One hundred years ago today, 14 February 1912, Arizona became the 48th state of the United States of America.
The most notable ship to bear the name Arizona was, of course, the battleship USS Arizona, which was attacked by Japanese aircraft on 7 December 1941 at Pearl Harbor, Hawaii. She exploded and sank, killing 1,177 officers and crewmen.
USS Arizona was never salvaged. In 1962 a memorial staddling the wreck was opened. I visited the memorial in 2006 and, like countless others, was moved to look below and see fuel, still rising from the ship’s submerged bunkers, create an iriridescent sheen on the water’s surface. A beautiful and awful sight.
The only ocean liner of note named after the Grand Canyon State was Guion Line’s Arizona (1879). This British-registered vessel was one of the fastest passenger ships of her era and was the one of first to be regarded as an express liner, although she never held the Blue Riband. On 7 November 1879, Arizona collided with an iceberg and survived.
After Guion Lines ended service, Arizona was sold to the U.S. government and served in both the Spanish American War and World War I (under the name USS Hancock). In 1926, the venerable ship went to the breakers.
Landlocked Arizona has no ports, no oceanfront property, yet lots and lots of sand. The Sonoran desert is breathtaking, in many places seemingly vast and endless—a dry ocean analogue.
My entire office is now completely illuminated with LEDs. I feel like I’ve entered a new era. My office is now actually brighter than when it was lit by incandescent and compact fluorescent bulbs.
I wonder which ship will be the first to take full advantage of this energy-conserving technology in its staterooms and public areas? Lamp prices are still pretty high, yet fuel savings will eventually create a positive return. I also like the fact that LED bulbs generate much less heat than their conventional counterparts—a big advantage here in Arizona.
Incidentally, the first ocean liner with electric lights was Columbia (1880) of the San Francisco and Portland Steamship Co. Astoundingly, the vessel was denied insurance coverage on her first voyage because the insurer believed that the technology was dangerous. (And oil lamps were considered safe?)
Here’s a link to an article about Columbia, her electric lights and her insurance woes. Wikipedia also has a nice article about Columbia and her near-destruction in the San Francisco Earthquake of 1906 as well as her tragic demise the following year.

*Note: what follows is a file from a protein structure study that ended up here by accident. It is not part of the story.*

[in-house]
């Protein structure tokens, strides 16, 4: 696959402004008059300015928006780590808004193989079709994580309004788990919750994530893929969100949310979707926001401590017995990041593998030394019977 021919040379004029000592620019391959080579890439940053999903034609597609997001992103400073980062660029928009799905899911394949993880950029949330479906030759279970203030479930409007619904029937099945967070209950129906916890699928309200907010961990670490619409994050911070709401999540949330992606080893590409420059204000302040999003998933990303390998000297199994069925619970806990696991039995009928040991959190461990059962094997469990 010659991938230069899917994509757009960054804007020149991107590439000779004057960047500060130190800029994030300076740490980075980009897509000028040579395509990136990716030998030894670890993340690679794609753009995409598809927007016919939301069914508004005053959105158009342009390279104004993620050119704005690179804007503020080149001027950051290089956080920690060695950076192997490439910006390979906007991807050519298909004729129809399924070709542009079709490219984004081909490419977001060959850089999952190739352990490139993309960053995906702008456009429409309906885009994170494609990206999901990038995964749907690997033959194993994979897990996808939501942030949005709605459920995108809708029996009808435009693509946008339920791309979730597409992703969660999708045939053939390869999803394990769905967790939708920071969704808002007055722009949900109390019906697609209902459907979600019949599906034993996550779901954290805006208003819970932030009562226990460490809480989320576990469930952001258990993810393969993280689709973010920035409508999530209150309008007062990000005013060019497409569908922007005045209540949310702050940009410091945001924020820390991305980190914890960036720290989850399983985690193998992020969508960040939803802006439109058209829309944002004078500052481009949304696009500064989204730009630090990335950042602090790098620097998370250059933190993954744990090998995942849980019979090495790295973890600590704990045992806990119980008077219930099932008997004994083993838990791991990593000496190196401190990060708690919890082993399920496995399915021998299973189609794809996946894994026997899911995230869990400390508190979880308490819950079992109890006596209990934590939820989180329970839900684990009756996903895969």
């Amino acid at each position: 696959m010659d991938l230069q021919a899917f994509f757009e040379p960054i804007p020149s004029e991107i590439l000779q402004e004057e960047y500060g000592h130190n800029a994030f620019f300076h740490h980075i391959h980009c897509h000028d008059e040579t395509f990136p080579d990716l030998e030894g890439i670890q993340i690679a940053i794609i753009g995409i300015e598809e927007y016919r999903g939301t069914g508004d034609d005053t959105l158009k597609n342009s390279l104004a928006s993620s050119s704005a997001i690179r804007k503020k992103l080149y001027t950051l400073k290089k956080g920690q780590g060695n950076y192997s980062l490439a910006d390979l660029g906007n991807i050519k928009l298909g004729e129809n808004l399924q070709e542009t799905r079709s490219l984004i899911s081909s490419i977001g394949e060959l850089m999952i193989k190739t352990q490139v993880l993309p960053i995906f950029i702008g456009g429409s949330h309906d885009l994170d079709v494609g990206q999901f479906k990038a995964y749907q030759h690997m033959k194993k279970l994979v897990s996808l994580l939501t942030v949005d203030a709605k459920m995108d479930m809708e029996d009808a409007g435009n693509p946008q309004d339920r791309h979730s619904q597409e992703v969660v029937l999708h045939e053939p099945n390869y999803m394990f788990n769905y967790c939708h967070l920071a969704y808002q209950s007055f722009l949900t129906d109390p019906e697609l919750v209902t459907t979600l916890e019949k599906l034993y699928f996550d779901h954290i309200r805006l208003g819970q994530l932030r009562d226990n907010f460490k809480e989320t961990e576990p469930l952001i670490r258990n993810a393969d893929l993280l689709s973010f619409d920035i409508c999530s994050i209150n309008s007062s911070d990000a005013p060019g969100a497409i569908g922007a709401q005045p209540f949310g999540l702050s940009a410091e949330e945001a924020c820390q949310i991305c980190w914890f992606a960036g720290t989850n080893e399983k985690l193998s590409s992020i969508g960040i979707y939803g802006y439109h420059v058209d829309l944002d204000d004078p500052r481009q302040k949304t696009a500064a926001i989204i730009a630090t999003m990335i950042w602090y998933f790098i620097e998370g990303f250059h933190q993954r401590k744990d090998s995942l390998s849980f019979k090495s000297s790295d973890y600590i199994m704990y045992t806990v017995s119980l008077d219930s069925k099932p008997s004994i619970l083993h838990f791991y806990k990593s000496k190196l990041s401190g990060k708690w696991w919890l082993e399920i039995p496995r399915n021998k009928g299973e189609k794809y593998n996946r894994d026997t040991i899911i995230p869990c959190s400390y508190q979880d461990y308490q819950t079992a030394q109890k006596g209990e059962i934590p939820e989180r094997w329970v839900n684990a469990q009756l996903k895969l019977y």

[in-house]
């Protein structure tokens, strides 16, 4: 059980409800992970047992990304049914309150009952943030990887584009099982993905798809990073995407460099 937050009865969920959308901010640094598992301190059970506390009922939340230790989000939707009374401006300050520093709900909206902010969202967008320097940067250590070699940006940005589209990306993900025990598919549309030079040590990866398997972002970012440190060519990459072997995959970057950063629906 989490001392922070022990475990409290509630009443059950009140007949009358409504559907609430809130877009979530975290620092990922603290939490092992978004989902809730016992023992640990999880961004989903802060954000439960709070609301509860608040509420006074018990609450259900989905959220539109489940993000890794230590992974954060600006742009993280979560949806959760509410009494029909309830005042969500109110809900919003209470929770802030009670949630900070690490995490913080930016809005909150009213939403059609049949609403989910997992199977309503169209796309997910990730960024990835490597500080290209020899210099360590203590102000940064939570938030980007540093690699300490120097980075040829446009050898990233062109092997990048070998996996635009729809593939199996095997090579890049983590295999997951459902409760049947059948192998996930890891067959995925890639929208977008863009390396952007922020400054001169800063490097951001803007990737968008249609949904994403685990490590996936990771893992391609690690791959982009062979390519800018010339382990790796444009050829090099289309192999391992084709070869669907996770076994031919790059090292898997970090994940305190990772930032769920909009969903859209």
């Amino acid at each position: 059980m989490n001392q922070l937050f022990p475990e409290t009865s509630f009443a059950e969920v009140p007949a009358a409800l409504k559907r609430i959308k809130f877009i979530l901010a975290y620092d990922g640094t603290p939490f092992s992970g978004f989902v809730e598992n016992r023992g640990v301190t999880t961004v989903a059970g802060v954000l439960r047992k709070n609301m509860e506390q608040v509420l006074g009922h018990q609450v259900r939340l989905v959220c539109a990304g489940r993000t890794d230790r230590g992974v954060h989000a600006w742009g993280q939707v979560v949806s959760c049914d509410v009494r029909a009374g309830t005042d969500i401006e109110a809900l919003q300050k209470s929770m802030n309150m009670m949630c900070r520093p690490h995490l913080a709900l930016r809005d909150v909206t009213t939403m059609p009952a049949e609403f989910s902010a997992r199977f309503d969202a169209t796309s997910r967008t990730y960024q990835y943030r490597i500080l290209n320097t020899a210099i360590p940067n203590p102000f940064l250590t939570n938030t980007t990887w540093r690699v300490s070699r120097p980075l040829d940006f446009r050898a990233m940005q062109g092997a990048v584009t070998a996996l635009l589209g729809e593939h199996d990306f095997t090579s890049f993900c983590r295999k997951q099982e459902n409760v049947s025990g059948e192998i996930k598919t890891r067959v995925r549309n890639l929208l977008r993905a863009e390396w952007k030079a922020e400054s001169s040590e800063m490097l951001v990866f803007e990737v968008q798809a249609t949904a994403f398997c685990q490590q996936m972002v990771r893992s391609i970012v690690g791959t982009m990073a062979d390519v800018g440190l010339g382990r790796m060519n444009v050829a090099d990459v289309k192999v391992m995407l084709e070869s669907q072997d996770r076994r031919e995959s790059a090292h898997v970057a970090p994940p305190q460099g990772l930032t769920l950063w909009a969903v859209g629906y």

If I could travel across time, I would transport myself back to 1947 and sail on Queen Mary from New York to Southampton (first class, of course). I would then travel by train up to Blackpool to catch the show promoted on the poster below.
For the journey back to New York, I’d sail on the new (relatively speaking) Queen Elizabeth.
Is life really better these days? Well, I enjoy the technology. I hope you do, too.
Beginning next month, reports the Guardian, the English National Opera (ENO) is staging four operas written in the past 30 years, including John Adams’ The Death of Klinghoffer, based on the 1985 hijacking of the cruise ship Achille Lauro by the Palestine Liberation Front. The production will be staged by War Horse director Tom Morris.
I’ve seen the Metropolitan Opera’s production of Adams’ Nixon in China and really enjoyed it (my wife hated it). I’d also like to see The Death of Klinghoffer, but I think the chances of it being staged here in the Phoenix area are about the same as finding snow on my lawn tomorrow morning.
Here’s an interesting Queen Mary postcard. It’s actually a 1980 signal verification report from the ship’s amateur radio station, W6RO. The “WB2IBE” the card is addressed to happens to be me, back when I lived in New York. My current callsign is W6JE.
Associated Radio Amateurs of Long Beach still maintains a ham station inside Queen Mary’s old wireless room. I’d love to be able to operate the station for a few hours, since my family emigrated to America on QM. I’m unable, however, to meet the four-hours-per-month time commitment the organization requires (I live 400 miles away from Queen Mary, so it would be a monumental commute).
Still, I like that idea that Queen Mary continues to reach out to people around the world, even while permanently moored in Long Beach.